Economy-proof ads: Funny beats frugal


NielsenIn 2011, worldwide ad spending totaled $488 billion, $72 billion of which was spent on U.S. television alone. Over the next decade, estimated global consumer spending will exceed $450 trillion. With so much at stake—and many markets continuing to face tough economic realities, how do advertisers reach and resonate with an increasingly diverse, demanding and connected audience? Nielsen conducted an in-depth custom research study of advertising effectiveness of more than 4,000 ads to find out. Nielsen looked at more than 4,000 U.S. CPG ads from 2006 to 2011 and categorized the ads by creative approach: humor, narrative, sentimental, product, promotional and value. The study then evaluated the “effectiveness” of each creative approach through different phases – pre (2006-2007) during (2008-2009) and post (2010-2011) – of the most recent recession cycle.

Nielsen wanted to know to what extent, if any, has the tumultuous economic climate and subsequent attitude shifts impacted consumer responsiveness to various creative tactics?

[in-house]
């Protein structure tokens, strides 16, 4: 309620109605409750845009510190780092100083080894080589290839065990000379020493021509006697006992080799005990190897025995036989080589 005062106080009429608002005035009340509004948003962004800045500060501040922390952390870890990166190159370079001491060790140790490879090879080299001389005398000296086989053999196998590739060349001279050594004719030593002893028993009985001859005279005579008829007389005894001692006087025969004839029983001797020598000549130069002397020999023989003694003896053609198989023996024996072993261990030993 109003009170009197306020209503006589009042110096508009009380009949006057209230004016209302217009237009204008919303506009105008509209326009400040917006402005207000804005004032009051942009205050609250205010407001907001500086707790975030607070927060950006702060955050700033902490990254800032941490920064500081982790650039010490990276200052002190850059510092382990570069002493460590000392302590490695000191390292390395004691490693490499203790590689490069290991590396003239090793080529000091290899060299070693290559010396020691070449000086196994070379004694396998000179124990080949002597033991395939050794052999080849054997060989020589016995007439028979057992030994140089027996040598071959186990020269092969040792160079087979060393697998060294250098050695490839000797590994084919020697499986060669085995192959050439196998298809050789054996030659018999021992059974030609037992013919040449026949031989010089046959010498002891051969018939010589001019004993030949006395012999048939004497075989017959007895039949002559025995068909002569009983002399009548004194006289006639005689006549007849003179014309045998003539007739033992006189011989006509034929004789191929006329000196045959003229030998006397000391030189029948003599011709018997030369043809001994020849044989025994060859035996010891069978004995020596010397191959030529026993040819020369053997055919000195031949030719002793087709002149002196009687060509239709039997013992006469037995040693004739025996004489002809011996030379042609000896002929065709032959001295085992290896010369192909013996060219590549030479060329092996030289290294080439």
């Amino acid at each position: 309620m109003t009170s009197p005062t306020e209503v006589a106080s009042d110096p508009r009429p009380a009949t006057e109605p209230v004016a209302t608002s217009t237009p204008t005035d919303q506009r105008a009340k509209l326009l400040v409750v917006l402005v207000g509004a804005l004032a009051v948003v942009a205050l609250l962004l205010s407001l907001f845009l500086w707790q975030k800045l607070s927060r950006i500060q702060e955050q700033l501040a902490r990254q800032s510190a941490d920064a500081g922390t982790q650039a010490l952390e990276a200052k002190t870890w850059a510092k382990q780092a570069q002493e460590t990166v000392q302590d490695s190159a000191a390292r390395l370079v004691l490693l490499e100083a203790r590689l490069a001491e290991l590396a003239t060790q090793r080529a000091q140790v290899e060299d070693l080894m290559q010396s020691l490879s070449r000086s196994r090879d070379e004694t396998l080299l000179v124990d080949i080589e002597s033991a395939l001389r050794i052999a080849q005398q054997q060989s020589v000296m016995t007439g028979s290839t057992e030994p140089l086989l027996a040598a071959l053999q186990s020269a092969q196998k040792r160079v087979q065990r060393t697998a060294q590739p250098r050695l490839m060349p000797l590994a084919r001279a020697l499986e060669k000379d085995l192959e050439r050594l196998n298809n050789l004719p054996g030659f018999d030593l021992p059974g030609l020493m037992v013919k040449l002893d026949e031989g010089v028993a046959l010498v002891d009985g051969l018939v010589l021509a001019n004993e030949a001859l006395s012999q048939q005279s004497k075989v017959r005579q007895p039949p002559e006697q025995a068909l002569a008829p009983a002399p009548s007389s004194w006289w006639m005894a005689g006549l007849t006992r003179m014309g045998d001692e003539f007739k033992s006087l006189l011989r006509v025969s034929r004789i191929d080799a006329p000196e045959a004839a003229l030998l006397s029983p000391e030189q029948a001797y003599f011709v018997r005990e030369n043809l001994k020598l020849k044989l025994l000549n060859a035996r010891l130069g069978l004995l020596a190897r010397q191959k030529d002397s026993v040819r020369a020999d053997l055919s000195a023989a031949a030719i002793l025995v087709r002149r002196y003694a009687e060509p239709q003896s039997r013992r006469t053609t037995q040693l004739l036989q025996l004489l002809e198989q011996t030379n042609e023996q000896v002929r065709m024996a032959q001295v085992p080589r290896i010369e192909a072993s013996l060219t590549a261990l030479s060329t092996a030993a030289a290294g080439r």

Here’s what they found:

–Humorous ads have consistently resonated best with viewers, regardless of the economy or year

–During the recession, there was a notable lift in effectiveness of sentimental and value-oriented ads

-Ads focused on product features and promotion/price do not resonate with viewers…even during  tough economic times

–The performance of narrative and sentimental ads has improved since 2006 ad-genres


Trends to Watch

Advertising effectiveness has never been more closely tied to consumer confidence. The global recession shook consumer confidence.  Economic cycles can now help predict ad effectiveness and consumer responsiveness to various creative strategies.

Look for the rise of the global middle class, urbanization, the new female economy and a notable shift in advertising spending to all be engines for change and the future growth of consumer spending.


  1. So folks thought that the funny ads were more “appealing.”

    Did the funny ads drive up sales?

    That’s what missing from either the research, or the story about the research.

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